IPA asked several consultants, thought-leaders and influential members of the accounting profession their thoughts on the 1991 debut of the Bowman 100. As part of our 30th anniversary celebration, we will be highlighting some of the responses.
August Aquila, CEO of AQUILA Global Advisors, LLC
IPA: What are your initial impressions are when looking at the 1991 Bowman 100? What stands out, what’s of most interest to you, what do you see in that listing that reveals something about where we are today? What was behind the consolidations of the 90’s?
August Aquila: The driving force behind the consolidation of the 90’s was the realization that firms could be sold. American Express Tax & Business Services created a new paradigm in the accounting market by beginning to acquire accounting firms from 1988 until 2000. Firms from $100,000 to $55,000,000 were acquired by TBS. When an individual left American Express and went to H&R Block, he started the process again and this was the birth of the consolidation movement in the US. Consolidation was also common in other markets, think of stationery stores (Staples, Office Depot, etc.), medical practices. The timing was right for these “roll ups” because those accountants who were born in the 1930 were looking at retirement. Twenty years later, we have the baby boomers doing the same thing. It was the right time for the consolidation to happen.
When I look at this list what strikes is that not too many things have really changes other than a lot of the firms have gotten larger. Firms are still lacking strong strategic leaders, the very largest of the firms continue to burn out people who then leave the profession, firms talk about hiring the smartest and the best but then have no real program for keeping them or creating an open environment that lets these people shine.
Those firms, such as Moss Adams and Larson Allen, that are still on the list had leaders who realized that it does take many different types to build a successful firm and were more patient in executing their strategic plan. These firms live their values.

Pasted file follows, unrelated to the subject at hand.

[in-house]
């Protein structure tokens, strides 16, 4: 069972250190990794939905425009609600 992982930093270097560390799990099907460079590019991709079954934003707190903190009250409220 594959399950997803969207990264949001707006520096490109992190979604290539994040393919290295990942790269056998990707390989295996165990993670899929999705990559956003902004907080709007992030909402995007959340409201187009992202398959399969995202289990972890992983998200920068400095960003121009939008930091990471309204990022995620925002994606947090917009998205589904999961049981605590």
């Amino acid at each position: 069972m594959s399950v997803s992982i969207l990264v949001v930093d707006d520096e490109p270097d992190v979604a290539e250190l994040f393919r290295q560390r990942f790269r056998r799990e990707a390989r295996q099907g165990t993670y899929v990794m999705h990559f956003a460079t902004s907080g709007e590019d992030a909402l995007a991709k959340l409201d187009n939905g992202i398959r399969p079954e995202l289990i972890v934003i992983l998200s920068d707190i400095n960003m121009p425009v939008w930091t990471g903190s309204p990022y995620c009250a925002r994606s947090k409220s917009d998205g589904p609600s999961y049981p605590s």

IPA: How would you complete the sentence, “What’s most interesting to me when I review this list is . . .”
August Aquila: “The main thing that strikes me when I look at the firms that are no longer there is the common elements of (1) very dominant managing partners who kept the firms together or not, based solely on their personalities. They weren’t necessarily good or great leaders, they simply ran the firm like a benevolent or not so benevolent dictator. (2) As a consequence of number 1, these firms did not build a firm but rather fiefdoms. Partners who would bring in business were rewarded to the detriment of client relationship and production partners. (3) Many of these firms were forced to sell to a consolidators (American Express Tax & Business Services, H&R Block, CBIZ, etc.) because the majority owners did not believe their partners would and want to pay them the large deferred compensation amounts they had coming to them.
In part two of this series, we will hear from Allan Koltin, Koltin Consulting Group.
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August Aquila was the Vice President of M&A at American Express Tax & Business Services in the 1990s. He is currently CEO of AQUILA Global Advisors, LLC and continues to advise firms in the areas of M&A, compensation design and partnership issues.